A cliff is a mass of rock that rises very high and is almost vertical, or straight up-and-down. Cliffs are very common landscape features. They can form near the ocean (sea cliffs), high in mountains, or as the walls of canyons and valleys. Waterfalls tumble over cliffs.
 
Cliffs are usually formed because of processes called erosion and weathering. Weathering happens when natural events, like wind or rain, break up pieces of rock. In coastal areas, strong winds and powerful waves break off soft or grainy rocks from hardier rocks. The harder rocks are left as cliffs.
 
The tiny pieces of rocks broken off by weathering are called sediment or alluvium. Erosion is the process of transportation of this sediment. On sea cliffs, sediment becomes part of the seafloor and is washed away with the waves. On inland cliffs, sediment is often carried away by rivers or winds.
 
Larger rocks broken off by sediment are called scree or talus. Scree builds up at the bottom of many inland cliffs as rocks tumble down. These piles are called scree slopes or talus piles. Some scree slopes can be so large that soil and sediment can build up between the rocks, allowing trees and other vegetation to grow on the slope.
 
Most scientists and mountaineers think the Rupal Flank of Nanga Parbat, a mountain in the Himalayas, is the highest cliff in the world. The Rupal Flank rises 4,600 meters (15,092 feet) above its base. Others say the highest cliff in the world is the east face of Great Trango, in the Karakoram mountain range, which is 1,340 meters (4,396 feet) tall and one of the most difficult rock-climbs in the world. Both Nanga Parbat and Great Trango are located in Pakistan.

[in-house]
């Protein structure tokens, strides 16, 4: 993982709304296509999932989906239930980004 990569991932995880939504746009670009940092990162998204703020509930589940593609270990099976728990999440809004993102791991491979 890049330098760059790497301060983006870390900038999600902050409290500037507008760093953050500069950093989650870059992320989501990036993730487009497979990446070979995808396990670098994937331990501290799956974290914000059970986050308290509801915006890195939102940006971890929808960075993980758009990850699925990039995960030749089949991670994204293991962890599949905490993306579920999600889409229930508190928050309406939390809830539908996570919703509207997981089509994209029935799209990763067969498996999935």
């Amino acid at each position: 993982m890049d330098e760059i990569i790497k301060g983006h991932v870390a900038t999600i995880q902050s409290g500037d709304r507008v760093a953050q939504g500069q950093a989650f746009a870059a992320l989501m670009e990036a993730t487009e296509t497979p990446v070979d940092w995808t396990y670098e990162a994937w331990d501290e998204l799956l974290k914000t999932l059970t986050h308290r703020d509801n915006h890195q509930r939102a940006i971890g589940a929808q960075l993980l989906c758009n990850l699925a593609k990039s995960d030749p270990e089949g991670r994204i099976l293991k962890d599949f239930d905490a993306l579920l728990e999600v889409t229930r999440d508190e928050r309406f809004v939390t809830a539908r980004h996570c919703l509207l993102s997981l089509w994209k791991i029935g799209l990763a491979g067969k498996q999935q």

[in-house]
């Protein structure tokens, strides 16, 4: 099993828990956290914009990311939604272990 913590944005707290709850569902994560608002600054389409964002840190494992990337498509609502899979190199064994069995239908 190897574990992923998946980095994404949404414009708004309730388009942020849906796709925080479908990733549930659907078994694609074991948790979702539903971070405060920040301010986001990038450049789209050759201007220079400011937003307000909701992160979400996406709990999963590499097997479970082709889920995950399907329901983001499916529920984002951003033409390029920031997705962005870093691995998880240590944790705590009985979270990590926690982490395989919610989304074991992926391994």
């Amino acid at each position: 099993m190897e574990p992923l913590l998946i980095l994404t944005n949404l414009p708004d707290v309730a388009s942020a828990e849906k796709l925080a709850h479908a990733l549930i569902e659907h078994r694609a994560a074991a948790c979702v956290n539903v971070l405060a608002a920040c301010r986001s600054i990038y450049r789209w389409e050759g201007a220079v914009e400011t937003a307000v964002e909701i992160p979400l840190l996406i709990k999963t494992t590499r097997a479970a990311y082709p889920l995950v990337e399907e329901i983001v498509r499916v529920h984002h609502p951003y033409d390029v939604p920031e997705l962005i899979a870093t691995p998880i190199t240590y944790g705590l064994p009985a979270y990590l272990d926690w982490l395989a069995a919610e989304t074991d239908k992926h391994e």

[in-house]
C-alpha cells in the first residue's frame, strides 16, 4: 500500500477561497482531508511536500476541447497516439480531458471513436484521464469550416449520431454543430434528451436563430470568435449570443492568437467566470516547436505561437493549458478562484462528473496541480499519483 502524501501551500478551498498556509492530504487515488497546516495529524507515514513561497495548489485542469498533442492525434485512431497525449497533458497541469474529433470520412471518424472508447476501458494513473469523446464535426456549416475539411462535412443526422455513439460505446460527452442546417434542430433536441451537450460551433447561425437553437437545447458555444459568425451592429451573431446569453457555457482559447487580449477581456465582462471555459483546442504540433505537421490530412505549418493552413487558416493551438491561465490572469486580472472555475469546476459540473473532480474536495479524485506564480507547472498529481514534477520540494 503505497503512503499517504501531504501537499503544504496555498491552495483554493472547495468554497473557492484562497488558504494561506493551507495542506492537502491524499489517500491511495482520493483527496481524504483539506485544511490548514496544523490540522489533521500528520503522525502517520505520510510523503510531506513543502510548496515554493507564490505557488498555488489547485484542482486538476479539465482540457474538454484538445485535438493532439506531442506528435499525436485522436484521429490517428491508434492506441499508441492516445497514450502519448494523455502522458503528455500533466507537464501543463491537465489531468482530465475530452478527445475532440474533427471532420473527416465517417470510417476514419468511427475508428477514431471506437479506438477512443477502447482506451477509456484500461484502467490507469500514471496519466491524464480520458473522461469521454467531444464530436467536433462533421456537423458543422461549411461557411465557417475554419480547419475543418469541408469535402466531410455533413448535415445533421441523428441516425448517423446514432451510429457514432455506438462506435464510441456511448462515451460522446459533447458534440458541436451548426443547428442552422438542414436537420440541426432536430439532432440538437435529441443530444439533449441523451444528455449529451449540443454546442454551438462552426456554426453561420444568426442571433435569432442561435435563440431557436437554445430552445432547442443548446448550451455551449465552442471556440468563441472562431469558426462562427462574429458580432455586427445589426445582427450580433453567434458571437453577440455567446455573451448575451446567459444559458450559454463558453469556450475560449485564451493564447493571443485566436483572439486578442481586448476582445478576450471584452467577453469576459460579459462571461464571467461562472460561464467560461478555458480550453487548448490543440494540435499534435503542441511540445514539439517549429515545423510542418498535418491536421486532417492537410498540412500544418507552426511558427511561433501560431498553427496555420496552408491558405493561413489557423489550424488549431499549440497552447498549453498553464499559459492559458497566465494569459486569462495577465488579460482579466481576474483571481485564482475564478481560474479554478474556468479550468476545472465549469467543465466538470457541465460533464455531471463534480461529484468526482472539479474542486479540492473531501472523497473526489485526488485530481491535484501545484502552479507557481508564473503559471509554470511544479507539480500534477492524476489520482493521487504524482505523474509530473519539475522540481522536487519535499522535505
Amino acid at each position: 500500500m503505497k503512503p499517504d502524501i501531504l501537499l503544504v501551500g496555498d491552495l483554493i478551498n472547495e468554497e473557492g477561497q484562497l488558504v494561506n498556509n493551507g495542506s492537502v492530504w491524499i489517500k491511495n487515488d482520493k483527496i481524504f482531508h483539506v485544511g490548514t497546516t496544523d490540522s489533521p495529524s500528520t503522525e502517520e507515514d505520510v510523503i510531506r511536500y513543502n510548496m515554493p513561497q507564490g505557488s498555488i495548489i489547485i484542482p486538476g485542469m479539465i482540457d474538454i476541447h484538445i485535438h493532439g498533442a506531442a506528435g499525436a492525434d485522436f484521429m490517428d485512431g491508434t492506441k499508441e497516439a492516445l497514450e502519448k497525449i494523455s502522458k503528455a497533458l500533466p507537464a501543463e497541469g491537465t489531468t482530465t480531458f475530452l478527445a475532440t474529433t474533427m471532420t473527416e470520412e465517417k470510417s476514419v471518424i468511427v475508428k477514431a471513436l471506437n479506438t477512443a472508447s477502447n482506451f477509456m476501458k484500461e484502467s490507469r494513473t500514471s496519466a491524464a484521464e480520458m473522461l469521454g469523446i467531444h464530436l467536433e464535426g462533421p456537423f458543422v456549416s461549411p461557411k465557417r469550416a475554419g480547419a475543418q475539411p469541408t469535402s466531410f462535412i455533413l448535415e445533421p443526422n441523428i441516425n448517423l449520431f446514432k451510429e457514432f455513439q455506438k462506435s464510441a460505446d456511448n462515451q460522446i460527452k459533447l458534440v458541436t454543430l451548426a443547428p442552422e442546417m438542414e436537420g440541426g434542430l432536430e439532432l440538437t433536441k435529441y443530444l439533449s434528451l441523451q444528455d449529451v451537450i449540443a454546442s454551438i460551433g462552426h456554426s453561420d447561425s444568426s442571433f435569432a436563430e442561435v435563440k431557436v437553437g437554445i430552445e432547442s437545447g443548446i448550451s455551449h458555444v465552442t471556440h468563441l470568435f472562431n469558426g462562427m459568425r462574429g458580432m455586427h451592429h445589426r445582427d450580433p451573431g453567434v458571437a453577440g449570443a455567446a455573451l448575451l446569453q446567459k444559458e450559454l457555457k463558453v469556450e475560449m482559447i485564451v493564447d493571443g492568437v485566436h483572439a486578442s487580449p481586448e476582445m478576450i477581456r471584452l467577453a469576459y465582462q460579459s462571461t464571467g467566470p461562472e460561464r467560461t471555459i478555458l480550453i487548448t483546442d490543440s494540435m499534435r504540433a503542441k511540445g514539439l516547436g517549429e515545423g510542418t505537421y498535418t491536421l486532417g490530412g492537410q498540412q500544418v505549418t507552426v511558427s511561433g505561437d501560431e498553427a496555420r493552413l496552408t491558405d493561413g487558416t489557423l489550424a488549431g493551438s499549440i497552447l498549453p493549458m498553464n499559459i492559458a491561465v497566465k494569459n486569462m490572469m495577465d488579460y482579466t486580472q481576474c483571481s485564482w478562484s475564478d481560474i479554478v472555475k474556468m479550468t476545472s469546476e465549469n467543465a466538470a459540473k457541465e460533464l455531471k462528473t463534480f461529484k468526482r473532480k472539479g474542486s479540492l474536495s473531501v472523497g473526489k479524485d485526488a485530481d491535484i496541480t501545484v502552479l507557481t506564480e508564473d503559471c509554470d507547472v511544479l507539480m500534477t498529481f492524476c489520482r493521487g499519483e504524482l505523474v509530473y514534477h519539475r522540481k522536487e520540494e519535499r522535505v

cliff
Steep coastal cliffs can keep out invaders.
Verona Rupes
Verona Rupes is a cliff on Miranda, a moon of Uranus. Verona Rupes is probably the tallest cliff in the solar system, rising as much as 10 kilometers (6.2 miles) from its base.

Don't Look Up
Some of the largest and steepest cliffs on Earth are actually found under water. These cliffs are sometimes called oceanic trenches.

alluvium
Noun

gravel, sand, and smaller materials deposited by flowing water.

Noun

deep, narrow valley with steep sides.

Noun

steep wall of rock, earth, or ice.

Noun

edge of land along the sea or other large body of water.

Noun

act in which earth is worn away, often by water, wind, or ice.

face
Noun

mountain cliff.

Noun

the geographic features of a region.

mountaineer
Noun

someone who climbs mountains.

rock
Noun

natural substance composed of solid mineral matter.

scree
Noun

accumulation of broken rocks, boulders, and other material at the base of cliffs or other tall rock formations.

Noun

solid material transported and deposited by water, ice, and wind.

valley
Noun

depression in the Earth between hills.

vegetation
Noun

all the plant life of a specific place.

vertical
Noun

up-down direction, or at a right angle to Earth and the horizon.

Noun

flow of water descending steeply over a cliff. Also called a cascade.

Noun

the breaking down or dissolving of the Earth's surface rocks and minerals.